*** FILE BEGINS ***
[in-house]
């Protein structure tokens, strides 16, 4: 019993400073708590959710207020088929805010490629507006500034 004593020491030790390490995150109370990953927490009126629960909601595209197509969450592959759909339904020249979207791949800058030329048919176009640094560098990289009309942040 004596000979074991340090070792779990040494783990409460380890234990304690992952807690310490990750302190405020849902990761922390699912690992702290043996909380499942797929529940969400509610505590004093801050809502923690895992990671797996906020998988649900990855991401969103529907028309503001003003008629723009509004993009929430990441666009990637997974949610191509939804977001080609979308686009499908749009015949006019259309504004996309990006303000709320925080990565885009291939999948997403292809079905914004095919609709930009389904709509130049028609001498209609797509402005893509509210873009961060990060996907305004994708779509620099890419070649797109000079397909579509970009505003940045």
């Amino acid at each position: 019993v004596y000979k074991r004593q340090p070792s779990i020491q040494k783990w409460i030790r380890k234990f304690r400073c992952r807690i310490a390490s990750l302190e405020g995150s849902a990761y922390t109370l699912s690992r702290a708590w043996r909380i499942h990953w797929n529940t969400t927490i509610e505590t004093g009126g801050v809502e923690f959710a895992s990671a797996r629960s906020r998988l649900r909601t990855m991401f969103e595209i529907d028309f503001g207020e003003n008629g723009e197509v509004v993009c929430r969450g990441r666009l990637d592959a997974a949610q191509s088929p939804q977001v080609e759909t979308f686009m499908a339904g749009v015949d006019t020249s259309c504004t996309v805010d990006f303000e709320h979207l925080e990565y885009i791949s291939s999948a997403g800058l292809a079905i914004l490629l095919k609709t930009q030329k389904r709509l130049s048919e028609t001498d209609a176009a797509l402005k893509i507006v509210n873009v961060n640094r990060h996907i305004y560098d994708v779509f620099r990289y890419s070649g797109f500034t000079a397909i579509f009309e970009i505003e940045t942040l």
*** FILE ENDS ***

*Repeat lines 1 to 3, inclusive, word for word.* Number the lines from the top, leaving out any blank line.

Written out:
[in-house]
């Protein structure tokens, strides 16, 4: 019993400073708590959710207020088929805010490629507006500034 004593020491030790390490995150109370990953927490009126629960909601595209197509969450592959759909339904020249979207791949800058030329048919176009640094560098990289009309942040 004596000979074991340090070792779990040494783990409460380890234990304690992952807690310490990750302190405020849902990761922390699912690992702290043996909380499942797929529940969400509610505590004093801050809502923690895992990671797996906020998988649900990855991401969103529907028309503001003003008629723009509004993009929430990441666009990637997974949610191509939804977001080609979308686009499908749009015949006019259309504004996309990006303000709320925080990565885009291939999948997403292809079905914004095919609709930009389904709509130049028609001498209609797509402005893509509210873009961060990060996907305004994708779509620099890419070649797109000079397909579509970009505003940045």
């Amino acid at each position: 019993v004596y000979k074991r004593q340090p070792s779990i020491q040494k783990w409460i030790r380890k234990f304690r400073c992952r807690i310490a390490s990750l302190e405020g995150s849902a990761y922390t109370l699912s690992r702290a708590w043996r909380i499942h990953w797929n529940t969400t927490i509610e505590t004093g009126g801050v809502e923690f959710a895992s990671a797996r629960s906020r998988l649900r909601t990855m991401f969103e595209i529907d028309f503001g207020e003003n008629g723009e197509v509004v993009c929430r969450g990441r666009l990637d592959a997974a949610q191509s088929p939804q977001v080609e759909t979308f686009m499908a339904g749009v015949d006019t020249s259309c504004t996309v805010d990006f303000e709320h979207l925080e990565y885009i791949s291939s999948a997403g800058l292809a079905i914004l490629l095919k609709t930009q030329k389904r709509l130049s048919e028609t001498d209609a176009a797509l402005k893509i507006v509210n873009v961060n640094r990060h996907i305004y560098d994708v779509f620099r990289y890419s070649g797109f500034t000079a397909i579509f009309e970009i505003e940045t942040l």